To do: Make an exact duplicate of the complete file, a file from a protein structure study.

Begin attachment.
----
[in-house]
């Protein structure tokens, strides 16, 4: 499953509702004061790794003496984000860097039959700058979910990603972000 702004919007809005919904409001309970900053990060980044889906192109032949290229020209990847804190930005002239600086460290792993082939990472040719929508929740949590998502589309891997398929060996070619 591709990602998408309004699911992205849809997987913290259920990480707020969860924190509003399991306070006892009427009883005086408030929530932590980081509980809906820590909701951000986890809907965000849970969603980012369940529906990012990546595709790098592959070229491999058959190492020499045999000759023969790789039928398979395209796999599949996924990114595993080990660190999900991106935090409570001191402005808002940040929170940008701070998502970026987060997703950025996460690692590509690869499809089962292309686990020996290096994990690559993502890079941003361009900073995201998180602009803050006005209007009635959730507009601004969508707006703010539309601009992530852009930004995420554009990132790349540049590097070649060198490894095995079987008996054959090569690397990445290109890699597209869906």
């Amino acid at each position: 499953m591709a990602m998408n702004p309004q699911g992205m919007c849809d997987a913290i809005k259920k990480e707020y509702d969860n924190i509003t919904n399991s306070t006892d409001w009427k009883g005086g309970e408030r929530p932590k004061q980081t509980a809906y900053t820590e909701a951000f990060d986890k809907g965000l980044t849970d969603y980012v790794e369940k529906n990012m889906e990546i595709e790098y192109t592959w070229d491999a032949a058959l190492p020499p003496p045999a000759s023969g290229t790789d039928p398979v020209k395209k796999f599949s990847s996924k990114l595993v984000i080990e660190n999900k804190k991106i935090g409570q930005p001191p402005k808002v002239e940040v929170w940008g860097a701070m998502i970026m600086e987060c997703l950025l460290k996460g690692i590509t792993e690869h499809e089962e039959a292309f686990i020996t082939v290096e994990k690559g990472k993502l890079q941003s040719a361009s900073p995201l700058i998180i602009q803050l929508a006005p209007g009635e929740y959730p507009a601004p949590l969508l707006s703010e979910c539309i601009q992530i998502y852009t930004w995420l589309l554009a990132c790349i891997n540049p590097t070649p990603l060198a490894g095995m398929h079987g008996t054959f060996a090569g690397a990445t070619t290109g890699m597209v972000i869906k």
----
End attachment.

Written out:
[in-house]
């Protein structure tokens, strides 16, 4: 499953509702004061790794003496984000860097039959700058979910990603972000 702004919007809005919904409001309970900053990060980044889906192109032949290229020209990847804190930005002239600086460290792993082939990472040719929508929740949590998502589309891997398929060996070619 591709990602998408309004699911992205849809997987913290259920990480707020969860924190509003399991306070006892009427009883005086408030929530932590980081509980809906820590909701951000986890809907965000849970969603980012369940529906990012990546595709790098592959070229491999058959190492020499045999000759023969790789039928398979395209796999599949996924990114595993080990660190999900991106935090409570001191402005808002940040929170940008701070998502970026987060997703950025996460690692590509690869499809089962292309686990020996290096994990690559993502890079941003361009900073995201998180602009803050006005209007009635959730507009601004969508707006703010539309601009992530852009930004995420554009990132790349540049590097070649060198490894095995079987008996054959090569690397990445290109890699597209869906």
């Amino acid at each position: 499953m591709a990602m998408n702004p309004q699911g992205m919007c849809d997987a913290i809005k259920k990480e707020y509702d969860n924190i509003t919904n399991s306070t006892d409001w009427k009883g005086g309970e408030r929530p932590k004061q980081t509980a809906y900053t820590e909701a951000f990060d986890k809907g965000l980044t849970d969603y980012v790794e369940k529906n990012m889906e990546i595709e790098y192109t592959w070229d491999a032949a058959l190492p020499p003496p045999a000759s023969g290229t790789d039928p398979v020209k395209k796999f599949s990847s996924k990114l595993v984000i080990e660190n999900k804190k991106i935090g409570q930005p001191p402005k808002v002239e940040v929170w940008g860097a701070m998502i970026m600086e987060c997703l950025l460290k996460g690692i590509t792993e690869h499809e089962e039959a292309f686990i020996t082939v290096e994990k690559g990472k993502l890079q941003s040719a361009s900073p995201l700058i998180i602009q803050l929508a006005p209007g009635e929740y959730p507009a601004p949590l969508l707006s703010e979910c539309i601009q992530i998502y852009t930004w995420l589309l554009a990132c790349i891997n540049p590097t070649p990603l060198a490894g095995m398929h079987g008996t054959f060996a090569g690397a990445t070619t290109g890699m597209v972000i869906k």